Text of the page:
“Blended learning” has become a buzzword in the learning and development world. Everyone’s talking about how they can implement blended learning in their training programs.
But what, exactly, is blended learning? How is it different from elearning? Does it have enough benefits to justify the cost of implementation?
We’ll take a look at these questions and then point out a few things to keep in mind when you develop your own blended learning approach.In the end, you’ll be able to decide whether you should combine in-person and online trainings. (Though you can probably guess the answer already.)
Let’s start with a common question:
What’s the Difference Between eLearning and Blended Learning?
Most trainers, teachers, and learners are familiar with electronic learning (“elearning”). It’s any type of learning done digitally—usually online.
So how is blended learning different?
Blended learning is any approach that combines traditional classroom or in-person training with self-paced online learning.
That could mean that you supplement regular seminars with self-paced online sessions. Or that learners can attend classroom trainings once they’ve reached a specific point in an online learning track.
Blended learning is very flexible. If you’re using the tools available to provide the best experience for your learners, you’re probably already using blended learning.
If you have an idea that doesn’t quite fit into the definition of blended learning, that’s fine. It’s all about adapting different methods to foster learning.
Benefits of Blended Learning
Blended learning is gaining momentum in the training and development world. But is it just hype? Or are there real benefits of blended learning that HR managers and trainers should know about?
Here are a few studies you may be interested in:
- Pereira, et al. (2007): Blended learning resulted in higher grades and more tests passed
- Maloney, et al. (2015): Blended learning is more cost-effective after three years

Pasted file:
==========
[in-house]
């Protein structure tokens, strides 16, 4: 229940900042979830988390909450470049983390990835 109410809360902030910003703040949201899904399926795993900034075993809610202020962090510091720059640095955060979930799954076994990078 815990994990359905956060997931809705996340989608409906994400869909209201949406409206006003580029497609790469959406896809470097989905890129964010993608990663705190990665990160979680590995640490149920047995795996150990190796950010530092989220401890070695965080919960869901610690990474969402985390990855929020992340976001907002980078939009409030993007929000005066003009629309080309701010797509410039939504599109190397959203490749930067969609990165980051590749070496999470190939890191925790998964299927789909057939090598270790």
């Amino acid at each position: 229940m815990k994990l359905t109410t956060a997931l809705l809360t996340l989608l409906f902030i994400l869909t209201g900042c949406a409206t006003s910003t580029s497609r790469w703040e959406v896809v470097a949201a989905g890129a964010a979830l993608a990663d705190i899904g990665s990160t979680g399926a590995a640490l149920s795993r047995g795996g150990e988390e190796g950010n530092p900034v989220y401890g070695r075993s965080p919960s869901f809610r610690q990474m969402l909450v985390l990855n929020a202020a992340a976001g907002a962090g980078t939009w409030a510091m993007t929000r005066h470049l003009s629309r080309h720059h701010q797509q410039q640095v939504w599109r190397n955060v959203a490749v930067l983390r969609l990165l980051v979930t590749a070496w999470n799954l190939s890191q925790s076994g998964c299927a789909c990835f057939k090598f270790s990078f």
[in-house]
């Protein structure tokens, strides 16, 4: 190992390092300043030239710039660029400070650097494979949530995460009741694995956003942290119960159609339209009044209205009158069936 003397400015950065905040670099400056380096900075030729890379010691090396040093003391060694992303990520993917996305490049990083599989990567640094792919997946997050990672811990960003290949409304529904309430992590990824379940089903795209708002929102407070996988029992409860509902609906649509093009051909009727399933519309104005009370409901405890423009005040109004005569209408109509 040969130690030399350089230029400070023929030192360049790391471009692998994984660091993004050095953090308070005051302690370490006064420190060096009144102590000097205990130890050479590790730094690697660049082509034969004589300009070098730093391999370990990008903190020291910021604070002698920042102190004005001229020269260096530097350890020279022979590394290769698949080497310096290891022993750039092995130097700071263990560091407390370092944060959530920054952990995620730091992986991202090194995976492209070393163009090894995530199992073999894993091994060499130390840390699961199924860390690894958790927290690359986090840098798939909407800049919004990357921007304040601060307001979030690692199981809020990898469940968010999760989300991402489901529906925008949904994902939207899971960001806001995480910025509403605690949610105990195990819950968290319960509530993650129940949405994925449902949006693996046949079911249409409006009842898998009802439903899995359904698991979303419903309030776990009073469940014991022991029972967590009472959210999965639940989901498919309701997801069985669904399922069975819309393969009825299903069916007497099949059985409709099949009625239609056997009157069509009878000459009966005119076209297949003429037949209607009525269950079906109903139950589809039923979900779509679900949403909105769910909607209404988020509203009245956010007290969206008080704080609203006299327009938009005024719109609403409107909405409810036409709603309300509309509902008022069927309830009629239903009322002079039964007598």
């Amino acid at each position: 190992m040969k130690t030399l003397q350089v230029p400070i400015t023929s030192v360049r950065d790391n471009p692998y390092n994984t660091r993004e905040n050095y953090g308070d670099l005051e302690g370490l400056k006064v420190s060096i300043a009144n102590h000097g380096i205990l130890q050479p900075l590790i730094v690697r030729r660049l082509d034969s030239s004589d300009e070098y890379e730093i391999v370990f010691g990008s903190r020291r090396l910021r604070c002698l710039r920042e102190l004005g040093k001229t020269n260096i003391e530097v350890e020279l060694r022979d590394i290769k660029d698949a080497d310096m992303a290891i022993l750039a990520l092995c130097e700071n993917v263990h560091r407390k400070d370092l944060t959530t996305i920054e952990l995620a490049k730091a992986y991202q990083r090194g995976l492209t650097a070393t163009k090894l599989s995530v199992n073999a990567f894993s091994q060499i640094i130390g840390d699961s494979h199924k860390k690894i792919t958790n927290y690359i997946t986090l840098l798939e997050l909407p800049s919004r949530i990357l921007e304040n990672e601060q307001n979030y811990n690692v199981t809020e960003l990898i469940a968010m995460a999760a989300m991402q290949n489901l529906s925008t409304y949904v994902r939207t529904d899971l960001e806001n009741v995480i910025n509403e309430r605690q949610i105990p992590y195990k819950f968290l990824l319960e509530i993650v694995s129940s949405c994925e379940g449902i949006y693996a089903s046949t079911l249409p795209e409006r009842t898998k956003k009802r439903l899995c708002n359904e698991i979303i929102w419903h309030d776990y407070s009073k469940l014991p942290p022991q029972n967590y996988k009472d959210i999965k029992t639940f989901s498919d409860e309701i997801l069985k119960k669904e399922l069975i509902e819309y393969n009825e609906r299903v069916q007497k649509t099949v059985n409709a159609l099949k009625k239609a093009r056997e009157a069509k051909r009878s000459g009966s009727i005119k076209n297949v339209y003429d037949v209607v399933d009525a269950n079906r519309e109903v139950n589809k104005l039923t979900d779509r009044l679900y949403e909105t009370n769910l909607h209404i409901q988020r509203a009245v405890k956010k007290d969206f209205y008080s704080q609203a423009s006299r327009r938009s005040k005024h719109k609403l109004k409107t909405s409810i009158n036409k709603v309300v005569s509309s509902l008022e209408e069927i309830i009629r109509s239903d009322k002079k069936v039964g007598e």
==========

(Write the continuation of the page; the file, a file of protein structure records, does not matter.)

- Lothridge, Fox, and Fynan (2013): Blended learning provides “affordable, accessible, high-quality” training
- Eryilmaz (2015): Students rated a blended learning approach more effective than a traditional approach (possibly due to active cooperation)
- Means, et al. (2013): Blended learning was significantly more effective than face-to-face instruction
Experts have also weighed in on the advantages of blended learning. Multinational corporations that instituted elearning methodologies to supplement their traditional trainings reduced costs by 35–60%.
Karen Peters and William J. Rothwell point out that “Blended learning combines the best of both instructor-led and e-Learning worlds to accommodate the full range of cognitive, affective and psychomotor learning domain needs.”
In short, research shows that blended learning is more effective and cost-efficient than in-person training. And experts are confident in its continued importance in the training and development field.
It’s worth noting that not every study has found blended learning to be more effective than traditional instruction.Lim, Morris, and Kupritz (2007) found no significant difference between blended and online-only delivery.
In general, though, research and expert opinion agree: blended learning is an effective way to impart knowledge.
And because it uses elearning methods, it also inherits elearning’s advantages: flexible scheduling, mobile learning, the use of video, and so on.
A Note About Costs
“That’s great,” you might be thinking, “but those benefits come at significant cost, don’t they?”
Maloney et al. (2015) state that there are significant upfront costs to implementing a blended learning approach, and their study only showed a savings in cost after three years.
Of course, the savings keep accruing after those three years.It’s easiest to implement a blended learning approach if you’re already using some elearning solutions. If your company is using an elearning solution, all you need to do is plan a blended course.
If your learning and development program is completely in-person right now, you may need to make an upfront investment (in the 2015 study, the company paid AUS $40,000 to get started).
But that means you can invest in a system that works equally well for traditional and blended approaches. And that will save you a lot of time and effort in the long run.
(If you want to see how Continu can help you create a cost-effective blended learning environment, schedule a free demo!)